What the Frack!

Posted by Chuck Harrell on Nov 18, 2014 3:05:06 PM

shaleShale gas, accessed from scale rock using a process known as hydraulic fracturing, aka fracking, is just one of a number of non-conventional forms of natural gas such as deep natural gas, tight natural gas, and coal-bed methane.

It's not so much the gas that's the problem with shale, but the process of extracting it from the rock. Hydraulic fracturing is the process of forcing powerful jets of water into the rock to break or fracture it and release the gas. The issue is that this uses large amounts of chemical adulterated water that can re-enter the water table. There may only be 0.5% of chemical additives (friction reducer, agents countering rust, agents killing microorganism) added to the water which means that of the millions of liters of water used, hundreds of thousands of liters of the chemicals are put into the subsurface. The next issue is what happens to the water, approximately 50 to 70 percent of the contaminated wastewater is recovered and sent to storage tanks, however the other 30 to 50 percent remains in the subsurface where it can contaminate the water table. To avoid this problem, GasFrac of Canada invented a method of extracting the gas using liquefied propane gas. Other issues such as earthquakes have been discounted as being of minimal impact.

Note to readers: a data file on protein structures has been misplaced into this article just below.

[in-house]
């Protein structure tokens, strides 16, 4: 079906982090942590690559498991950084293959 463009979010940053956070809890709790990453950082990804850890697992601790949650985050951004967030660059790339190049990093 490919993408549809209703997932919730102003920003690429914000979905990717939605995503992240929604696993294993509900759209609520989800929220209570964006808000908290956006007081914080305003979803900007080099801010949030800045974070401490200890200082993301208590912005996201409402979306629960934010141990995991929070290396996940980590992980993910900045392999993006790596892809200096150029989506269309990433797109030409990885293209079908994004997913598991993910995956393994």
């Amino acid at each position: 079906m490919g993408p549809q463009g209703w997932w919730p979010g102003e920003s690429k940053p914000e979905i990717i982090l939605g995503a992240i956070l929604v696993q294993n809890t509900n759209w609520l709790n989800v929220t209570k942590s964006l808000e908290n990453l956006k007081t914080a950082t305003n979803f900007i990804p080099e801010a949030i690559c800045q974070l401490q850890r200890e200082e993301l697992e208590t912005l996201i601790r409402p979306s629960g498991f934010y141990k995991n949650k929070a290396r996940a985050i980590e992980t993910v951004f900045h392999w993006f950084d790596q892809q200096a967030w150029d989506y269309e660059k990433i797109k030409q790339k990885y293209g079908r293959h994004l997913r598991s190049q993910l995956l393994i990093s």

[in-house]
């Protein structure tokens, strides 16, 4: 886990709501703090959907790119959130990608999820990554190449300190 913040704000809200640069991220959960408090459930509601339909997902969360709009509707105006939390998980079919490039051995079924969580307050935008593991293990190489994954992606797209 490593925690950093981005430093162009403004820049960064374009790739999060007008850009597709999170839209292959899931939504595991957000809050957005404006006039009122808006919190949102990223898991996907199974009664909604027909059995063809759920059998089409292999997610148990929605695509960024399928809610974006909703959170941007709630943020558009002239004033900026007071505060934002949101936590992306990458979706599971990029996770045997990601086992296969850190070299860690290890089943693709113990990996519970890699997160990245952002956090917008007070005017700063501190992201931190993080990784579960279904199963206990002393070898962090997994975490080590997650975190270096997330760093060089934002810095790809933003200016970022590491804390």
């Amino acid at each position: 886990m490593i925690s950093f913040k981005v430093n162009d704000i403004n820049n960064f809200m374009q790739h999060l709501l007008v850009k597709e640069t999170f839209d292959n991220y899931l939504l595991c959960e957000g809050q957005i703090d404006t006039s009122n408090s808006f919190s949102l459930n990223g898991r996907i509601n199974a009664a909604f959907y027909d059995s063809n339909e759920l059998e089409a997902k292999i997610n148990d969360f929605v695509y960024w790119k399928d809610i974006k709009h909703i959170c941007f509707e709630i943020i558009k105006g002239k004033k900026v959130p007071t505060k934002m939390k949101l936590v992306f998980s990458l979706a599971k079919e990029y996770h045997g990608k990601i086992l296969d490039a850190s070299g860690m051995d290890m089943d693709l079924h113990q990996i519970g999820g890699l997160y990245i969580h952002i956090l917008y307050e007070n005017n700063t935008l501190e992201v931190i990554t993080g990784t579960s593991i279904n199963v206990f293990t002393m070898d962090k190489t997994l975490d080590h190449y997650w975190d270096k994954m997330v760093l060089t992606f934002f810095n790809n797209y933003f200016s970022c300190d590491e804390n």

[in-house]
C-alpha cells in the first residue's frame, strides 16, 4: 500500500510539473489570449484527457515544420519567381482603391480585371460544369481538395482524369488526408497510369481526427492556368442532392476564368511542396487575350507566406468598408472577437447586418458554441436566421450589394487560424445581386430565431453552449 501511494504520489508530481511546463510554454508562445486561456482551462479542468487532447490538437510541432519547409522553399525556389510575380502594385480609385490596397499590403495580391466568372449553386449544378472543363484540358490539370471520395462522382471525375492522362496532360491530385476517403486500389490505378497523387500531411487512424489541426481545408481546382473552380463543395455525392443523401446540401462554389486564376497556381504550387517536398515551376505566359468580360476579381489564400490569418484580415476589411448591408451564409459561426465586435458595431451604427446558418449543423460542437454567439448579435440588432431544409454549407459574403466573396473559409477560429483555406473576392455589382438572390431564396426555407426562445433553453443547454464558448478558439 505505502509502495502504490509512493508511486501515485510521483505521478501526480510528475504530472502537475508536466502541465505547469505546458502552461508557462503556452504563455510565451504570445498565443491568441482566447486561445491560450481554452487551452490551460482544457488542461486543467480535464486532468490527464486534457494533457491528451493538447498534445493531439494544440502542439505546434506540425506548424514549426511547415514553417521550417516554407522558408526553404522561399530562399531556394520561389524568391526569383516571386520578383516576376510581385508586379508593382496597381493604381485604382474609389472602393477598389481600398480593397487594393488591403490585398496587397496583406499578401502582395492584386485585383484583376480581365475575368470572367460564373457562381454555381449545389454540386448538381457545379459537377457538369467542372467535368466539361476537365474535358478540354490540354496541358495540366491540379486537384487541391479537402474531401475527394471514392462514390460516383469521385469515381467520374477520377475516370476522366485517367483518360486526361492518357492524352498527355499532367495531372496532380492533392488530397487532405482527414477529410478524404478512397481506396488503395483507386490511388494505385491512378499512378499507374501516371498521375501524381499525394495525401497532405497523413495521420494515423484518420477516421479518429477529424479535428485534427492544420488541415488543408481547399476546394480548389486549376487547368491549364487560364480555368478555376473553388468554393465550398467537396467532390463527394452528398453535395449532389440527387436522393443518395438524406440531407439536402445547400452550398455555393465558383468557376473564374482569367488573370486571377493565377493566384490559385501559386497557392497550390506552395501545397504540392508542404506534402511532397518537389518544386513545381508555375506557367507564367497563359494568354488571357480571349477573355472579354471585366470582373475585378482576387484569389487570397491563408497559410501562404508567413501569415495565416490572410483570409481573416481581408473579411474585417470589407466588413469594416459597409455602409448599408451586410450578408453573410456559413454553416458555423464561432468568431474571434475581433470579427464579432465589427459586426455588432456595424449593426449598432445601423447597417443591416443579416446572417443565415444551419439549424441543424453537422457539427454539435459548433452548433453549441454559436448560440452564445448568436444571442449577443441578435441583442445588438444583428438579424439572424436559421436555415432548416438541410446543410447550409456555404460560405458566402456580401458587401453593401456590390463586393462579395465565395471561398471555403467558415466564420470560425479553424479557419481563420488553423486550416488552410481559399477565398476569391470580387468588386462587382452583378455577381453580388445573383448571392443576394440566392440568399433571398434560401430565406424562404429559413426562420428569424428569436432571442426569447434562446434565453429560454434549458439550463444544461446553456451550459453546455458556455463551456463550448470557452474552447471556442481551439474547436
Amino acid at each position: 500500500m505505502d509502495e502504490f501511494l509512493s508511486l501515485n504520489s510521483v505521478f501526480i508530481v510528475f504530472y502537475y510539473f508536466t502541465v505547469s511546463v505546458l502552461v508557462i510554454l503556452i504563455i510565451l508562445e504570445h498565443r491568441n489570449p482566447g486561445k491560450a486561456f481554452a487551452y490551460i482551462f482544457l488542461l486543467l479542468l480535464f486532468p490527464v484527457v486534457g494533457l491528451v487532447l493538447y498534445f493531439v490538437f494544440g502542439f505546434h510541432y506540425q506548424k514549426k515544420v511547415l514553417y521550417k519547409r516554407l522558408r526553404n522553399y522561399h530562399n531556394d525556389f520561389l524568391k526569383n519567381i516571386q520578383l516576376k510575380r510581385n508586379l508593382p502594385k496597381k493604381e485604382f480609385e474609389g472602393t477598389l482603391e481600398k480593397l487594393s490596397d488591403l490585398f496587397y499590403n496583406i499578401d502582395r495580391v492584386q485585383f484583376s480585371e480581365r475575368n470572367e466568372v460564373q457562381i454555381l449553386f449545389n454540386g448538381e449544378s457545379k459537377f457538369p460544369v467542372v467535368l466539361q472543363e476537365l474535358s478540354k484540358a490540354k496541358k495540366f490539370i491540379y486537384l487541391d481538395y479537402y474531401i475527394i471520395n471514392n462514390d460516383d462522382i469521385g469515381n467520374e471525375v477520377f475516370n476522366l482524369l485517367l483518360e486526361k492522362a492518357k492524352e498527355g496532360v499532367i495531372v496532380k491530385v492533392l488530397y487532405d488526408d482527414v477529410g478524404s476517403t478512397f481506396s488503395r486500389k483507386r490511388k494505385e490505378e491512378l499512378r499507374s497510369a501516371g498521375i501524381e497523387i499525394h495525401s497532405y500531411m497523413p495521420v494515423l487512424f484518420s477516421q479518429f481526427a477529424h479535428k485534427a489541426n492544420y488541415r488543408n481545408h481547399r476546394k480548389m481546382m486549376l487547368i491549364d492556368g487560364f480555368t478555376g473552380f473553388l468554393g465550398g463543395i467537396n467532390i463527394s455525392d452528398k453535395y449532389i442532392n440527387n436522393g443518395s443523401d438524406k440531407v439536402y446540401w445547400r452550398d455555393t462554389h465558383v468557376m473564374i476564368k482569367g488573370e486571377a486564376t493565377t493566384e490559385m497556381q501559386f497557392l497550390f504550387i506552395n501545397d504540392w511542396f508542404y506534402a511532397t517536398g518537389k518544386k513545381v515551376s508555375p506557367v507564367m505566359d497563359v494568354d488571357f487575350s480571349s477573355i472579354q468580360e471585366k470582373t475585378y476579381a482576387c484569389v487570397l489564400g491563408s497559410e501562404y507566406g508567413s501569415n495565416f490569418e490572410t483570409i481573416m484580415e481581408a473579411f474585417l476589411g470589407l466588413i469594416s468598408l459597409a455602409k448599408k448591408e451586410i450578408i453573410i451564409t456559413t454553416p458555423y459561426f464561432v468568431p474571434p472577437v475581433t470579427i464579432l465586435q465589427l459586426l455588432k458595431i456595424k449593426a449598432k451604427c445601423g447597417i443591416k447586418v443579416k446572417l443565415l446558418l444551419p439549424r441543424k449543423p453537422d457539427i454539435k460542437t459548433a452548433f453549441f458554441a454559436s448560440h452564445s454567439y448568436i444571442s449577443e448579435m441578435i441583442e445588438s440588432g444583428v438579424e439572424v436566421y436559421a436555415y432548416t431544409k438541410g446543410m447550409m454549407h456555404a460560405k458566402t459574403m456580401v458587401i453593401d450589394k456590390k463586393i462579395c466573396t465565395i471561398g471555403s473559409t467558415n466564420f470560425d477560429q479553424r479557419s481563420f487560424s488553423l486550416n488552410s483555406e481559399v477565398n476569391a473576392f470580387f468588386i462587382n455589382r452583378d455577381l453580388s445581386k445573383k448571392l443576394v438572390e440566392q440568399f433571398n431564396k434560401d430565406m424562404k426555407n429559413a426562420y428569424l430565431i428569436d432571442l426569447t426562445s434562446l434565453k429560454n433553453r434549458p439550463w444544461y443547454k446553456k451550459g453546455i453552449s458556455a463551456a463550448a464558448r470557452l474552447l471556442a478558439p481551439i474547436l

Deep natural gas, as the name suggest, is natural gas that is found much deeper than conventional gas. In deposits greater than 15,000 feet below conventional gas deposits it has been traditionally harder to extract. However, due to improved extraction techniques, it is becoming easier to extract and the costs of doing so are coming down.

Tight gas, is gas that is trapped in unusually impermeable, hard rock, or in a sandstone or limestone formation that is unusually impermeable and non-porous (tight sand). Due to the nature of the rocks, tight gas is often expensive to extract as it uses methods such as fracturing and acidizing, this in turn puts up the price for the consumer.

Coal-bed methane has in the past been responsible for explosions in coalmines and has therefore had to be vented and released into the atmosphere, but now the methane is being extracted and injected into natural gas pipelines for resale, sued as an industrial feedstock, or used for heating and electricity generation. The gas exists in the coal seams and is exposed when mining operations begin and since high concentrations of methane are a safety risk.

It's thanks to these discoveries and improvements in techniques that we still are able to get a regular gas supply and that the lifetime of fossil fuels is being extended beyond anything that was expected thirty years ago.

Topics: Did you know?, Useful Hints

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